Shelters are not “kill” and “no-kill.” They are “open admission” and “limited admission.”
Woman taking GSD out of shelter kennel
Photo courtesy of Cattle Dog Publishing
The words we use matter. For instance, during the pandemic, we (mostly) accept the rules our governmental agencies give us if we feel we're all in the same boat. However, if following the rules make you feel like you're in a dingy while your neighbor is in a yacht, then odds are you won't follow them. While a dingy and a yacht are both boats, as individual words, they conjure different pictures in your head. One represents desperation and poverty while the other is a picture of wealth and abundance.
This is why I was riled recently by a local story in the newspaper that mentioned a “no-kill” animal shelter. I hate that term. It's divisive and unnecessary. Shelters are not “kill” and “no-kill." They are “open admission” and “limited admission." Even so-called no-kill shelters perform euthanasias or transfer animals to other locations for euthanasia. And in most communities, “kill” and “no-kill” shelters work together. When it's going well, they both may be part of what is a growing movement, socially conscious sheltering.
The no-kill movement began with a laudable goal: to stop euthanizing shelter pets simply to make room for more shelter pets. In other words, stop euthanizing healthy, adoptable animals. It's a commendable goal. But some folks simplified it to stop euthanizing any pets. Period. That isn't realistic and can lead to suffering and hoarding.
Many municipal shelters are open admission. This means they take in all unwanted animals including the sick, the old, and the dangerous. In many cases, it also means they legally cannot turn away any animal. And because they depend mostly on taxpayer money, oftentimes they are underfunded. If they can't turn off the spigot of incoming, unwanted animals, then they need to bail faster to keep the boat from sinking (their boat is often a dingy, not a yacht). That means they need animals to leave the shelter at least as quickly as they are coming in. This can be accomplished by adopting animals to the public, transferring animals to other shelters and rescue organizations, and unfortunately, by euthanizing. With any luck, the animals that are euthanized are ones that couldn't have been adopted anyway due to underlying health or behavior conditions. If their luck runs out, they may have to euthanize animals that could have been treated or that are healthy.
On the other hand, many private shelters are limited admission. They get animals from municipal shelters, private owners, and other locations, but only those they want, limiting the number of animals they admit. This means that they can just say “no” to more animals. If they are at capacity, then they just turn off the spigot until their numbers decrease. This can allow them to invest more time, labor, and resources into each pet. When their numbers get low, they carefully reopen the spigot allowing new animals in.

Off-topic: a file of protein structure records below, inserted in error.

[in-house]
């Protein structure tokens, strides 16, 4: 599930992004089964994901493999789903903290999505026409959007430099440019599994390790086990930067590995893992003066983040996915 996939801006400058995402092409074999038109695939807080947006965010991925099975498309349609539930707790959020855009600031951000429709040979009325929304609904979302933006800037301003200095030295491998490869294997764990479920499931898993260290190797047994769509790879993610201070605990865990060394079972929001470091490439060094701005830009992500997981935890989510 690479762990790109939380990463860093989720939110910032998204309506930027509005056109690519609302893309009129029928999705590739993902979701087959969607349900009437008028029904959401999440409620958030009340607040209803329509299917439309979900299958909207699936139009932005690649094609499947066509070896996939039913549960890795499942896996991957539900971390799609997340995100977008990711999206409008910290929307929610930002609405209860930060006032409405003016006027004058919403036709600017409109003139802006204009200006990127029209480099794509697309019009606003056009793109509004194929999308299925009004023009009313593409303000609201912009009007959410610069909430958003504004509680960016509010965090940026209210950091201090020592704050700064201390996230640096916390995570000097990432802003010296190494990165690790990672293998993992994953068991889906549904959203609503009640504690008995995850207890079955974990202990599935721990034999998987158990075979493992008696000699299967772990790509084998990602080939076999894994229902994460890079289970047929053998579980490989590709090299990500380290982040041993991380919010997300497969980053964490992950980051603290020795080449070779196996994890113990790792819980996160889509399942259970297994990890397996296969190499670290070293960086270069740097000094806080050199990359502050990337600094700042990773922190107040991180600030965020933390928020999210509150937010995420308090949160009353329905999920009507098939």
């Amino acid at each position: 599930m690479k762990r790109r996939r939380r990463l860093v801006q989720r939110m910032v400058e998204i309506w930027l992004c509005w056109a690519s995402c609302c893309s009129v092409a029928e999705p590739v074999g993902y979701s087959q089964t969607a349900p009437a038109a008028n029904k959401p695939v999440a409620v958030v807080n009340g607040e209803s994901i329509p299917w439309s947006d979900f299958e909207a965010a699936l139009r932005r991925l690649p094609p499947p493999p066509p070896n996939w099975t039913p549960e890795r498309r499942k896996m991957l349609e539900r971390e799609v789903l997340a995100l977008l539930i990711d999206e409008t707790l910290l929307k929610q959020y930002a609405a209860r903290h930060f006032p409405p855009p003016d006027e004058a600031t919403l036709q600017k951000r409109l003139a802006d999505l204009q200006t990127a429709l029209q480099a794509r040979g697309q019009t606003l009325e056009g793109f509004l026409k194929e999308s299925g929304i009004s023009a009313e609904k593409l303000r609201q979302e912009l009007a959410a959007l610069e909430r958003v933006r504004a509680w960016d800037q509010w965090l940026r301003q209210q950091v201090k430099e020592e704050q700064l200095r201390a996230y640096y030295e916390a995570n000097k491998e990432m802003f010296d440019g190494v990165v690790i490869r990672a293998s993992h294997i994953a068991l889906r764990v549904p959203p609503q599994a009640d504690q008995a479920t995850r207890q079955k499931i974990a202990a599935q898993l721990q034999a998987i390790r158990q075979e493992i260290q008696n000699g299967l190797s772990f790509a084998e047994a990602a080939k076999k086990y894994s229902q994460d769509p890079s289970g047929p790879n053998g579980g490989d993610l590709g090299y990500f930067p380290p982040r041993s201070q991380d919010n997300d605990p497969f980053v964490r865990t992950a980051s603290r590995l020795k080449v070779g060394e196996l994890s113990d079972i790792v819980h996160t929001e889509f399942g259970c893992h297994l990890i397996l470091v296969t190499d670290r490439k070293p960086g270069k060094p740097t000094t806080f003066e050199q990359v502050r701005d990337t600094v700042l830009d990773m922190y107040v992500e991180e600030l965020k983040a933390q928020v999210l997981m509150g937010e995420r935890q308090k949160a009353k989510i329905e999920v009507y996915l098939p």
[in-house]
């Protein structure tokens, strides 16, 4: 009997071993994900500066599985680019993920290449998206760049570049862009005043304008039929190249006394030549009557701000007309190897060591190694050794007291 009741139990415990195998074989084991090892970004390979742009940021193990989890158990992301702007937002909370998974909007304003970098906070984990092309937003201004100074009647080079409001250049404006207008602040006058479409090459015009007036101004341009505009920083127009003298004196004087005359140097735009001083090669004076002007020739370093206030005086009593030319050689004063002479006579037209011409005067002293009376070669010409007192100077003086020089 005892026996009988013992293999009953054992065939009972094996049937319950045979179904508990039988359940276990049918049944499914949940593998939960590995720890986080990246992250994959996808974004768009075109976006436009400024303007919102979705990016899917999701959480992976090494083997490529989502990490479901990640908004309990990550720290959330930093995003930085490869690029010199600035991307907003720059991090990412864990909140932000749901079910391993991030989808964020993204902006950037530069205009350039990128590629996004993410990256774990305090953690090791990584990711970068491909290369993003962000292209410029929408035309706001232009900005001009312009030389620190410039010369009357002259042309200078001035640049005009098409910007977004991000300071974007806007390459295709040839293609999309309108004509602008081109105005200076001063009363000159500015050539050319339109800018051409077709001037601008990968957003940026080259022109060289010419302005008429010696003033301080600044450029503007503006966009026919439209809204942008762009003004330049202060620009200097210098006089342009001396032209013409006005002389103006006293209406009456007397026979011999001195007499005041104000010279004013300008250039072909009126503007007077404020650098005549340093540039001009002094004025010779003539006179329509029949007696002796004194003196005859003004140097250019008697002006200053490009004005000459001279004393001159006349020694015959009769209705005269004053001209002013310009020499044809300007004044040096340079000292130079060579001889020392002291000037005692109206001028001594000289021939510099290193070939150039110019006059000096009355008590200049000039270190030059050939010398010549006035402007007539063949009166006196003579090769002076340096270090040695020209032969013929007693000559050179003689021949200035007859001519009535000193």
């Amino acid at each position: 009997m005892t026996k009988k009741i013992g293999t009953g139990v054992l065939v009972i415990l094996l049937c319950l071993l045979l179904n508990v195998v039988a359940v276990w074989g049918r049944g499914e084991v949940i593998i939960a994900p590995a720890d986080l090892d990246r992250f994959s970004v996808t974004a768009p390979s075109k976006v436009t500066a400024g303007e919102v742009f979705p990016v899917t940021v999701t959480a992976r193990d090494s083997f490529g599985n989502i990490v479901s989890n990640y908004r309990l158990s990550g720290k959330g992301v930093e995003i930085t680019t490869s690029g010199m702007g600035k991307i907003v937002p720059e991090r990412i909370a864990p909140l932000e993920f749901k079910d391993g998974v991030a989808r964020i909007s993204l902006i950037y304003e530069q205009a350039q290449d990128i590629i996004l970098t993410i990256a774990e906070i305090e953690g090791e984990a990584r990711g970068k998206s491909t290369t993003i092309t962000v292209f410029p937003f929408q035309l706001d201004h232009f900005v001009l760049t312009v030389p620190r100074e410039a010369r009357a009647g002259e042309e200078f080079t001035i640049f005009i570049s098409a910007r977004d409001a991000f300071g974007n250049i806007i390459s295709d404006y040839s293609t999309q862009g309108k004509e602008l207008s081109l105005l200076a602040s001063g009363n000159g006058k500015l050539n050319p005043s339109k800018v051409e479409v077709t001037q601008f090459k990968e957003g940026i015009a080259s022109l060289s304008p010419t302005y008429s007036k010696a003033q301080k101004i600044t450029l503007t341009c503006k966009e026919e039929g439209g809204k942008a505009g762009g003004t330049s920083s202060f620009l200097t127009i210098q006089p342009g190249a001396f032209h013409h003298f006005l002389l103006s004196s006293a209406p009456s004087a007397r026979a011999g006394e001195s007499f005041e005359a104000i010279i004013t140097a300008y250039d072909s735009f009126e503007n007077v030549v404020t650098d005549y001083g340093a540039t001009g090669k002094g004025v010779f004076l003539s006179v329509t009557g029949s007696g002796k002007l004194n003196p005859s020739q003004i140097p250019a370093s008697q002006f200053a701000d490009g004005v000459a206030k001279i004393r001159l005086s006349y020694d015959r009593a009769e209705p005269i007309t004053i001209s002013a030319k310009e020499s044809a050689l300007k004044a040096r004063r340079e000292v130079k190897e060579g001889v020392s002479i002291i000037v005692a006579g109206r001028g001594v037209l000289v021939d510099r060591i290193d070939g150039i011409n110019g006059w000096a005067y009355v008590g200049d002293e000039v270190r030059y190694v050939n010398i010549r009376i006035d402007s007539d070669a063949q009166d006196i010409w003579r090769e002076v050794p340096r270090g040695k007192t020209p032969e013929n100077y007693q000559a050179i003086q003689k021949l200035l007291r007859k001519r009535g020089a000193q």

Open-admission and limited-admission shelters often work together to serve their communities. Imagine that the former is like a triage station, bringing in animals quickly, assessing their needs, and as soon as any stray-hold requirements are met, just as quickly moving them to the right track. For any given animal, that track may be to go straight up front to adoption; to the back for spay/neuter, vaccines, and basic care prior to adoption; to transfer out to a partner shelter for adoption or more intensive care elsewhere; or to be euthanized if that is the best plan to stop pain and suffering of all sorts. That third track – transfer to a partner shelter – is where limited admission shelters come in. They are an important and integral part of the system. Often they are what allows for heartworm treatment, ringworm treatment, fracture repair, and other, more involved care to take place. It's like moving from the emergency room to the critical care ward or the rehabilitation wing: they do what there isn't time and resources to do in the ER.
In order to honor this relationship between open-admission and limited-admission shelters, there is a new movement towards socially conscious sheltering. It eliminates the false dichotomy of kill/no-kill. It suggests that we're all in this together. Consideration is given not only to the needs of the animals, but also to the needs of the community. What might work in a large urban city may not work in a small rural town. But so long as the community is working towards care for all the animals that live there, then hopefully no euthanasias will occur due to a lack of space.
Because words matter, please discontinue the use of no-kill when describing an animal shelter. Animal shelters of all varieties take care of animals. Period.
Barbara J Casey
May 17, 2021
VIN News Service commentaries are opinion pieces presenting insights, personal experiences and/or perspectives on topical issues by members of the veterinary community. To submit a commentary for consideration, email email@example.com.